- You are more than 100 pounds over your ideal weight
- You have a Body Mass Index (BMI) of 40 or greater or a BMI of 35-39.9, along with two or more medical conditions such as diabetes and/or hypertension which would improve significantly with weight loss
- You have tried and been unable to lose weight through diet and exercise
- You are prepared to make a lifelong commitment to dietary, exercise and behavioral changes necessary for long-term success
- You have no mental or behavioral disorders that may interfere with long-term weight loss success
To be a candidate for bariatric surgery, you must have the following characteristics established by the National Institutes of Health and the American Society for Metabolic and Bariatric Surgery:
- Be more than 100 pounds over your ideal weight
- Have a Body Mass Index (BMI) of 40 or greater, or a BMI of 35–39.9 along with one or more diseases (for example, diabetes and/or hypertension which can improve significantly with weight loss)
- Have not been able to lose weight from diet and exercise after a sustained period of time
- Be prepared to make a lifelong commitment to dietary, exercise, and behavioral changes necessary for long-term success
- Have no mental or behavioral disorders that may interfere with long-term weight loss goals
We understand that each procedure may have a different weight loss outcome. This is why your care team will sit down with you before surgery to discuss every potential outcome your body may experience post-surgery. On average, people lose 50–80 percent of their excess body weight in the first year depending on the:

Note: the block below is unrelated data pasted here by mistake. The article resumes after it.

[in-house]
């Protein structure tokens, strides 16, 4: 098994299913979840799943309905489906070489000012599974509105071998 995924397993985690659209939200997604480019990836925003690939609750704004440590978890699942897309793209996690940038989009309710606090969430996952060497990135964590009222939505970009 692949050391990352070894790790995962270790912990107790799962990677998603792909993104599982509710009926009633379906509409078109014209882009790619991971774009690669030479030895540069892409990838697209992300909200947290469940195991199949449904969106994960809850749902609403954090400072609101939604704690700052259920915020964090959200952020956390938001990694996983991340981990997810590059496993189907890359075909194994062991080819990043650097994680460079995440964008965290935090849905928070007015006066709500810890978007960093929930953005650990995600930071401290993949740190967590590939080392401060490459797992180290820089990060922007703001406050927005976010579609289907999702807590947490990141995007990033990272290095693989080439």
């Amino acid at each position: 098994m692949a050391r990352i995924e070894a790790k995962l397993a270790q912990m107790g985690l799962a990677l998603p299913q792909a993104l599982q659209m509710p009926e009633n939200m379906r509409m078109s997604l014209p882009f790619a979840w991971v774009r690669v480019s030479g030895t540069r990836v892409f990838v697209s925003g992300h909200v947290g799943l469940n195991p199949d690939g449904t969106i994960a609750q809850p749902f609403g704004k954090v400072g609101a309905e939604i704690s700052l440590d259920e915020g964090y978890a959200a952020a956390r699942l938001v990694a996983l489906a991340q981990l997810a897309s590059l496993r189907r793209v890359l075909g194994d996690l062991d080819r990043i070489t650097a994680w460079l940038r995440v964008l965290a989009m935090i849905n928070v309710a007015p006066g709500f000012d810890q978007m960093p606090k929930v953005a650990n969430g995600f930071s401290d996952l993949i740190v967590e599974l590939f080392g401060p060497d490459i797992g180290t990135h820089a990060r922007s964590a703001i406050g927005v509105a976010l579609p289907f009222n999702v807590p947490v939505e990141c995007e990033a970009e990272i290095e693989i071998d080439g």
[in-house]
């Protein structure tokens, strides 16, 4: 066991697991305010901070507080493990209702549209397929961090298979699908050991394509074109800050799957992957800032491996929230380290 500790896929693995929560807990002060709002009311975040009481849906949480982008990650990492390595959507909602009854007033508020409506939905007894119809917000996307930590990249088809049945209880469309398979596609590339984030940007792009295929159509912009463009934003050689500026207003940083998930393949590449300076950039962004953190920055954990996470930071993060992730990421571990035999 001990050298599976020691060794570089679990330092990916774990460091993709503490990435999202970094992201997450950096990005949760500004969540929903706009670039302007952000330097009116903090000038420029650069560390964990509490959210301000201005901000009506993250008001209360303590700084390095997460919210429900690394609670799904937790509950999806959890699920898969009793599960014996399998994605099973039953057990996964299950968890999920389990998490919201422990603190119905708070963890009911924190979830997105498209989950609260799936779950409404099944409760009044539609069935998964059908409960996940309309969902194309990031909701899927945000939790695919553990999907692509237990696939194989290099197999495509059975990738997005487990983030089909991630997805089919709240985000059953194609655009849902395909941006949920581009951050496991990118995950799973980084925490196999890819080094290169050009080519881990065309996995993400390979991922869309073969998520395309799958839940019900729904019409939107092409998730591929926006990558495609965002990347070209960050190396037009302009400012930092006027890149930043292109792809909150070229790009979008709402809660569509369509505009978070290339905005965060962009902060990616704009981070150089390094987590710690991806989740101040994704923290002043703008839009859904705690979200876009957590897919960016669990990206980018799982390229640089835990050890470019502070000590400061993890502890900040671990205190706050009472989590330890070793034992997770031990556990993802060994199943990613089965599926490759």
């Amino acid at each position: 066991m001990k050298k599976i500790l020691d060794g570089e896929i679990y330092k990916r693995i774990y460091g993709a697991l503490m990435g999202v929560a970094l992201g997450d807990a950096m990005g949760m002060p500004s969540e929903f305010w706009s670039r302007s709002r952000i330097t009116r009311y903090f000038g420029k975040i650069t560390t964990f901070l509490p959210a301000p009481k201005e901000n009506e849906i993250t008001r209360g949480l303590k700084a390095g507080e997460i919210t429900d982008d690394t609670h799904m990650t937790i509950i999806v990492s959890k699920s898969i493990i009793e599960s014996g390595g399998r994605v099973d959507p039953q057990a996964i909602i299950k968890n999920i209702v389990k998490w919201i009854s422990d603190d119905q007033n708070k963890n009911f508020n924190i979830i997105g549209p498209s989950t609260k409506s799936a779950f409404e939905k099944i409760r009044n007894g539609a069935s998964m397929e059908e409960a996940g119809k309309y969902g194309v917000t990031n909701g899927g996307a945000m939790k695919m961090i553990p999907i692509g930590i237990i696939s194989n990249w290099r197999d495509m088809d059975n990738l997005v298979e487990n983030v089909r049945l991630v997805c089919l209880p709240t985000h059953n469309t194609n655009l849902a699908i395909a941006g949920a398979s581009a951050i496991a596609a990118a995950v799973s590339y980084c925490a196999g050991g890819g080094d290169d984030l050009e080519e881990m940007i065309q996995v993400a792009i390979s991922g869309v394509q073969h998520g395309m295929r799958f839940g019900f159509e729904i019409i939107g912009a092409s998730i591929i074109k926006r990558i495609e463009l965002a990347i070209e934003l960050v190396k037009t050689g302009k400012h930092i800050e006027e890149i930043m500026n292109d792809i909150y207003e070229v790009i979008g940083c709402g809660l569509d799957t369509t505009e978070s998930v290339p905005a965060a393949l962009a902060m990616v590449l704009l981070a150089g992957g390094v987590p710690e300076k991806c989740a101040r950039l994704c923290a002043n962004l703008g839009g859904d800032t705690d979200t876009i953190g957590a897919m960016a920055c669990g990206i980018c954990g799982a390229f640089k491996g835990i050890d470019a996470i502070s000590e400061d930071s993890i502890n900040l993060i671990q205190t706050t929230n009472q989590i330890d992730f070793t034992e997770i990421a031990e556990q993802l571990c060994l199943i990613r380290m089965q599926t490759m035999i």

- Type of surgery performed
- Level of commitment to the post-surgical diet and exercise regimen
- Regularity of medical follow-up
As with any surgical procedure, there are risks associated with bariatric surgery. You and your surgeon will discuss specific risks related to your individual health condition and your selected surgical procedure.
At Dignity Health, we believe that your state of mind is a catalyst for healing. We want you to be fully prepared before having surgery. We will enroll you in a bariatric surgery education program that prepares you, not just for surgery, but also for life afterwards. During the program, you will receive nutrition counseling, undergo physical exams, and be given a psychological evaluation. From a lifestyle perspective, there are many things you can do to prepare your body for bariatric surgery:
- Start a preoperative diet: Your care team may suggest that you start eating several small meals a day to prepare for the changes ahead. Your doctors may also recommend that you gradually stop consuming high calorie/high carbohydrate foods and drinks, such as soda, ice cream, or milkshakes.
- Quit smoking: If you are a smoker, you may already know that to quit smoking is a healthy choice. Your care team will highly recommend that you quit prior to surgery as the termination will optimize the healing process.
- Exercise regularly: As with diet, exercise will be a key part of recovery and long-term weight loss. Light exercise before surgery will help you increase your lung capacity and prepare you for an active post-surgery life.